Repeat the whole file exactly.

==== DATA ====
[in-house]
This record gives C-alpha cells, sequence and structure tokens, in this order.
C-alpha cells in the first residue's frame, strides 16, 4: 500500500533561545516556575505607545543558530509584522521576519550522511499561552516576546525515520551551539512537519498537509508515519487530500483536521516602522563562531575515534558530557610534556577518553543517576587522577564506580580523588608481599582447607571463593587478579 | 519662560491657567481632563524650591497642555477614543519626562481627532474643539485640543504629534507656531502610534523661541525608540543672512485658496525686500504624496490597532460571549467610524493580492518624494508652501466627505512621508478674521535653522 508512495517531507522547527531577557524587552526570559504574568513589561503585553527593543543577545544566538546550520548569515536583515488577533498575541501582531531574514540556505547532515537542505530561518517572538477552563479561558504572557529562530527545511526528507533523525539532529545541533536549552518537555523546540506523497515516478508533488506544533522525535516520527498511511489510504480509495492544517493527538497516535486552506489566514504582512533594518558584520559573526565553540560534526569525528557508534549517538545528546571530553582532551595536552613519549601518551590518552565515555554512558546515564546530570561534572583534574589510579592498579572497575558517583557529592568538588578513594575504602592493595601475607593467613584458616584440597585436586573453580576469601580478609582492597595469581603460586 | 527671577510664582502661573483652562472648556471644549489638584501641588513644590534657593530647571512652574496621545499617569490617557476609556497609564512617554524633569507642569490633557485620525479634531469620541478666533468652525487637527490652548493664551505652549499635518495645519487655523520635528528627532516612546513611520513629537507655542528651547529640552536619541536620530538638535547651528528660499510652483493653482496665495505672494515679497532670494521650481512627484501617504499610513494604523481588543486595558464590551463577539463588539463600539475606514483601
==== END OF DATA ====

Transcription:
[in-house]
This record gives C-alpha cells, sequence and structure tokens, in this order.
C-alpha cells in the first residue's frame, strides 16, 4: 500500500533561545516556575505607545543558530509584522521576519550522511499561552516576546525515520551551539512537519498537509508515519487530500483536521516602522563562531575515534558530557610534556577518553543517576587522577564506580580523588608481599582447607571463593587478579 | 519662560491657567481632563524650591497642555477614543519626562481627532474643539485640543504629534507656531502610534523661541525608540543672512485658496525686500504624496490597532460571549467610524493580492518624494508652501466627505512621508478674521535653522 508512495517531507522547527531577557524587552526570559504574568513589561503585553527593543543577545544566538546550520548569515536583515488577533498575541501582531531574514540556505547532515537542505530561518517572538477552563479561558504572557529562530527545511526528507533523525539532529545541533536549552518537555523546540506523497515516478508533488506544533522525535516520527498511511489510504480509495492544517493527538497516535486552506489566514504582512533594518558584520559573526565553540560534526569525528557508534549517538545528546571530553582532551595536552613519549601518551590518552565515555554512558546515564546530570561534572583534574589510579592498579572497575558517583557529592568538588578513594575504602592493595601475607593467613584458616584440597585436586573453580576469601580478609582492597595469581603460586 | 527671577510664582502661573483652562472648556471644549489638584501641588513644590534657593530647571512652574496621545499617569490617557476609556497609564512617554524633569507642569490633557485620525479634531469620541478666533468652525487637527490652548493664551505652549499635518495645519487655523520635528528627532516612546513611520513629537507655542528651547529640552536619541536620530538638535547651528528660499510652483493653482496665495505672494515679497532670494521650481512627484501617504499610513494604523481588543486595558464590551463577539463588539463600539475606514483601